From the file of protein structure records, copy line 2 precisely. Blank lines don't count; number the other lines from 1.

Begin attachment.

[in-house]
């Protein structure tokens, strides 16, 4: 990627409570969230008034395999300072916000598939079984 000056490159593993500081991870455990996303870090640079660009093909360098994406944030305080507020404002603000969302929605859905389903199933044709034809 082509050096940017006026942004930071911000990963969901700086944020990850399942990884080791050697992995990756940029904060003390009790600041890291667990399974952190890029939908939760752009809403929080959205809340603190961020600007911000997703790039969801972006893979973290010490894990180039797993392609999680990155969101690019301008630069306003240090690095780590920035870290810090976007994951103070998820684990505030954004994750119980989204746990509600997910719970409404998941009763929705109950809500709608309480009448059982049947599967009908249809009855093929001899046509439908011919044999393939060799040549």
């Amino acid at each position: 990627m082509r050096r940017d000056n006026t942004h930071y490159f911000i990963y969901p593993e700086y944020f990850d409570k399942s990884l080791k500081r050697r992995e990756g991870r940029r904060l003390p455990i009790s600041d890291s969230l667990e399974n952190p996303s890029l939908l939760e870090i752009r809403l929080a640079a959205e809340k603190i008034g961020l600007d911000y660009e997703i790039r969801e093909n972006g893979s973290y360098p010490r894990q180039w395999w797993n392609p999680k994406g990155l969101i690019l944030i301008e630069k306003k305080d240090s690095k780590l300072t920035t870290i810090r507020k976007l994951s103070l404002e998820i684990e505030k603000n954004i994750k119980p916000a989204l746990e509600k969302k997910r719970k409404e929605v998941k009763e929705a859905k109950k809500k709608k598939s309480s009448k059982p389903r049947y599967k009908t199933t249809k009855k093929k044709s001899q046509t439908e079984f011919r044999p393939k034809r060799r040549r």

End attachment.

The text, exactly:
């Protein structure tokens, strides 16, 4: 990627409570969230008034395999300072916000598939079984 000056490159593993500081991870455990996303870090640079660009093909360098994406944030305080507020404002603000969302929605859905389903199933044709034809 082509050096940017006026942004930071911000990963969901700086944020990850399942990884080791050697992995990756940029904060003390009790600041890291667990399974952190890029939908939760752009809403929080959205809340603190961020600007911000997703790039969801972006893979973290010490894990180039797993392609999680990155969101690019301008630069306003240090690095780590920035870290810090976007994951103070998820684990505030954004994750119980989204746990509600997910719970409404998941009763929705109950809500709608309480009448059982049947599967009908249809009855093929001899046509439908011919044999393939060799040549």